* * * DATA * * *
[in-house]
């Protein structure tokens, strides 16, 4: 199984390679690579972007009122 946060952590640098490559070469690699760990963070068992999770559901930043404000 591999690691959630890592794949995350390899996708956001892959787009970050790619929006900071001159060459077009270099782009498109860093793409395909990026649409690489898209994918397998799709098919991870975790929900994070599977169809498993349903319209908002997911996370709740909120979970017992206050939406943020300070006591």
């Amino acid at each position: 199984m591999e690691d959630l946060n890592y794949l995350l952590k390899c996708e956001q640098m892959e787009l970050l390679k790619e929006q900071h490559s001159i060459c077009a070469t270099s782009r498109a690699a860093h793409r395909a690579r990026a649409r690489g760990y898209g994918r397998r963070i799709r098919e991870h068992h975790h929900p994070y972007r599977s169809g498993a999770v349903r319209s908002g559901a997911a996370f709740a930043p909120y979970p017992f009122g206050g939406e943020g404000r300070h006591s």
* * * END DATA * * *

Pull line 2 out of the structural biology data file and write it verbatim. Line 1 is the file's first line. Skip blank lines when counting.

């Protein structure tokens, strides 16, 4: 199984390679690579972007009122 946060952590640098490559070469690699760990963070068992999770559901930043404000 591999690691959630890592794949995350390899996708956001892959787009970050790619929006900071001159060459077009270099782009498109860093793409395909990026649409690489898209994918397998799709098919991870975790929900994070599977169809498993349903319209908002997911996370709740909120979970017992206050939406943020300070006591």